On Tuesday the Center for Digital Government announced that Michigan.gov had won its annual “Best of the Web” award. You can see the state’s press release here.
The site has introduced a number of useful new features over the past year. If it weren’t for their recent addition of news feeds I probably would have missed this story, and quite a few others, and their efforts to improve accessibility, and unify public facing services are to be applauded. But the fact that they won the award is a sign of the poor state of governmental websites in the United States.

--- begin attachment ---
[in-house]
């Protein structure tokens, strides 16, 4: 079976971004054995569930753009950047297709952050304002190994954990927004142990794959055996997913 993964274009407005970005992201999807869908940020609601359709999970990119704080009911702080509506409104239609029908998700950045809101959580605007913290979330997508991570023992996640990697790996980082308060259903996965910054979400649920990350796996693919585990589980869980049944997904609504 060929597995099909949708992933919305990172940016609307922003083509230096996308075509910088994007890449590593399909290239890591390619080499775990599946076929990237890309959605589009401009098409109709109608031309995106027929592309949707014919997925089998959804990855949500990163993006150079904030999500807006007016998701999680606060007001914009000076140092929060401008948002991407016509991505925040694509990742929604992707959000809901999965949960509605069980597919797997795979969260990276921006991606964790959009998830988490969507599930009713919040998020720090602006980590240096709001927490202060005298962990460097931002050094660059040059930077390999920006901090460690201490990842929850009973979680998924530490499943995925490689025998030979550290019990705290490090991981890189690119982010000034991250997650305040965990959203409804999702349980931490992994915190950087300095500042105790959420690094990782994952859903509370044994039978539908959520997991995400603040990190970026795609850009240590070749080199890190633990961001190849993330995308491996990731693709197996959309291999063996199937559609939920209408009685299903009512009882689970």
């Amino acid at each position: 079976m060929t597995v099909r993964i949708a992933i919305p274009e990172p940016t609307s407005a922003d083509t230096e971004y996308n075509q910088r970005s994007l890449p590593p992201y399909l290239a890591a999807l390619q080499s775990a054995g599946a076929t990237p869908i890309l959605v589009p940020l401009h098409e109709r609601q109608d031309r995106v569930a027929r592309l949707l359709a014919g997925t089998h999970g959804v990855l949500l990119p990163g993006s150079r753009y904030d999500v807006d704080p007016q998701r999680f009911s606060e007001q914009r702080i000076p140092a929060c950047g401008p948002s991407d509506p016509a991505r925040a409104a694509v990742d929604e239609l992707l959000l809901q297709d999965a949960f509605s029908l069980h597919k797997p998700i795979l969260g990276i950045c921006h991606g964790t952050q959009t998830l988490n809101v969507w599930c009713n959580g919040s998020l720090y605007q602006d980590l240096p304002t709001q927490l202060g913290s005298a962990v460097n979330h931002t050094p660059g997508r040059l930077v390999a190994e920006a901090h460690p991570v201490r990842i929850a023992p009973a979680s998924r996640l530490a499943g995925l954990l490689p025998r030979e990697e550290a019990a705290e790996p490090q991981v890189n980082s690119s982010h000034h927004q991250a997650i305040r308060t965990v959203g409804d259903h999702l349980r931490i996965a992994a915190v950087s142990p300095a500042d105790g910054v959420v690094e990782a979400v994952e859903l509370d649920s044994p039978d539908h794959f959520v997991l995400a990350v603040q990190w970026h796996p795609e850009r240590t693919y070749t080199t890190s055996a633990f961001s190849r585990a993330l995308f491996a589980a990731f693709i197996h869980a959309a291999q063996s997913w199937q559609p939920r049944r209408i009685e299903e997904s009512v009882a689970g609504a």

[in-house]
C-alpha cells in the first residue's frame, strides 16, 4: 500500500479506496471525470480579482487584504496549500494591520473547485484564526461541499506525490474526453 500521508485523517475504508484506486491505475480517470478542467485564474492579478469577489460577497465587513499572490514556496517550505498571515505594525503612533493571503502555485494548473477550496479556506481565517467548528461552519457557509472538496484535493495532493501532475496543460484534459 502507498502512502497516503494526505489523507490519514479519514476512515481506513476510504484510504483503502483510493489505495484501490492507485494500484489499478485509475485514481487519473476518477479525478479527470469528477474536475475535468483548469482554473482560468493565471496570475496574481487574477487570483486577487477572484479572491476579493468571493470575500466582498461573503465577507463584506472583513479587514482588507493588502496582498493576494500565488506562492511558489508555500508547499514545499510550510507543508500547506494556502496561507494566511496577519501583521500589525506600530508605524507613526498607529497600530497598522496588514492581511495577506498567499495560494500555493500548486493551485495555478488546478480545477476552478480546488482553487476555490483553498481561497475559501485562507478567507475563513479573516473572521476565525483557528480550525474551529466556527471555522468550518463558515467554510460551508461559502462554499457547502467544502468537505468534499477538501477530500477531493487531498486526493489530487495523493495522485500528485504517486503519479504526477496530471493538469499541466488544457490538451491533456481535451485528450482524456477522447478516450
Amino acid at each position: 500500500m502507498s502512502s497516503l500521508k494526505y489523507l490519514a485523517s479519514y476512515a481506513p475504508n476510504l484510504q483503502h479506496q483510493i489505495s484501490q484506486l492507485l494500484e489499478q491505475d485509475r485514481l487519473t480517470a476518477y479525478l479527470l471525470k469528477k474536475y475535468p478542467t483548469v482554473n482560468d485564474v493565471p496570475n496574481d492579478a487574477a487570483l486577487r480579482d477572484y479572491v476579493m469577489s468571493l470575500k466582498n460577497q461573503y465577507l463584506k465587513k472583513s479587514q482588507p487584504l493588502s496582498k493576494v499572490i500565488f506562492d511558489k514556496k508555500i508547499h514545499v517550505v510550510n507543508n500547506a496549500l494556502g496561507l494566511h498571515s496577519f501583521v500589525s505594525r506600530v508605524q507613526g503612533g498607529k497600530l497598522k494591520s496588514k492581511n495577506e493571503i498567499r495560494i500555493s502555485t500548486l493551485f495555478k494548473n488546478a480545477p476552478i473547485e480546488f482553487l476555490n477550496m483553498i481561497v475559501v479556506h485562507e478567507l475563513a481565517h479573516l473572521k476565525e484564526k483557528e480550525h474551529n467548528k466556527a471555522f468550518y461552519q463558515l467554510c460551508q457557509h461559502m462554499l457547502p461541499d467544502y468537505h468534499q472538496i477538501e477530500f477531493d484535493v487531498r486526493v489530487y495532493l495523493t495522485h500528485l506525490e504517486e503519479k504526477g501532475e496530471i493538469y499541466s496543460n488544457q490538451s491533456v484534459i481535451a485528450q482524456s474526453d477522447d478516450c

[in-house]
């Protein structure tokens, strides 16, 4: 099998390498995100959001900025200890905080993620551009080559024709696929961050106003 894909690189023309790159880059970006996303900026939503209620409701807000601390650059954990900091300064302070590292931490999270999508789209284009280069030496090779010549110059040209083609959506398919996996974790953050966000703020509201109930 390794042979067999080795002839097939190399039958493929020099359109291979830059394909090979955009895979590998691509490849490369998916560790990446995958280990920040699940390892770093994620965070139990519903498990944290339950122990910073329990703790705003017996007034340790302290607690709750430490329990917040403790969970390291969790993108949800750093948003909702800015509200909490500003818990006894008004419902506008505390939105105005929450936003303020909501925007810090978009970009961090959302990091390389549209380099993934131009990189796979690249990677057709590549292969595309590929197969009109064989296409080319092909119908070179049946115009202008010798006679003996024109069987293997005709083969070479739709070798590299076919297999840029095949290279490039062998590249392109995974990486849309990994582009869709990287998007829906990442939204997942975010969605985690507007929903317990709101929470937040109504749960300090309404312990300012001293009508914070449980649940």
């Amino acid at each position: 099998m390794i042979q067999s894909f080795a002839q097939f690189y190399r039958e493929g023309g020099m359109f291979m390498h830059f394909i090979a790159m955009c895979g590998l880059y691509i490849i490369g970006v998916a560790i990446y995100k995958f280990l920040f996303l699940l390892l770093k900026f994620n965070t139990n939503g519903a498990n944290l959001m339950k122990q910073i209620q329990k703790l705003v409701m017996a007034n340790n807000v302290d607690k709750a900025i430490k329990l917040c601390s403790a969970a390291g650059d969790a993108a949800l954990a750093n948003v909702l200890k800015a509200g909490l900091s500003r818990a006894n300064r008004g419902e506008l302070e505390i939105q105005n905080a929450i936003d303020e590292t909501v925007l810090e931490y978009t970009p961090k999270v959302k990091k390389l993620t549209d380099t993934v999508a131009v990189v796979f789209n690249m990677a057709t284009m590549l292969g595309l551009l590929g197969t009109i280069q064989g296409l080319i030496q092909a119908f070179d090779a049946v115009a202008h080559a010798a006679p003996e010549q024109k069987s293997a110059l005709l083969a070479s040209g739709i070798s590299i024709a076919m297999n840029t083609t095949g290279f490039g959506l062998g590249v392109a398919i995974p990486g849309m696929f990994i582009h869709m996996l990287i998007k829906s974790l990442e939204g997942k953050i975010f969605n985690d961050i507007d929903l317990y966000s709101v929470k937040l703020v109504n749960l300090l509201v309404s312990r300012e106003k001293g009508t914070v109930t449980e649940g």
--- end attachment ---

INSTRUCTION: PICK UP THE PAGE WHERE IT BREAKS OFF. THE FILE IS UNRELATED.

The improvements that the state website has been making should have been made several years ago. As they add features that the rest of the web embraced several years ago, the “open data” movement has taken off, but there’s no sign of trying to provide the core governmental data–information that would help citizens find new ways to interact with their government and participate in democracy–more accessibly.
Accessible, informative and useful government websites are a good thing (attractive, inviting ones would be nice) but it’s a shame that they can’t be part of a more general strategy designed to provide well-structured, useful, mashup-able data about all activities of government.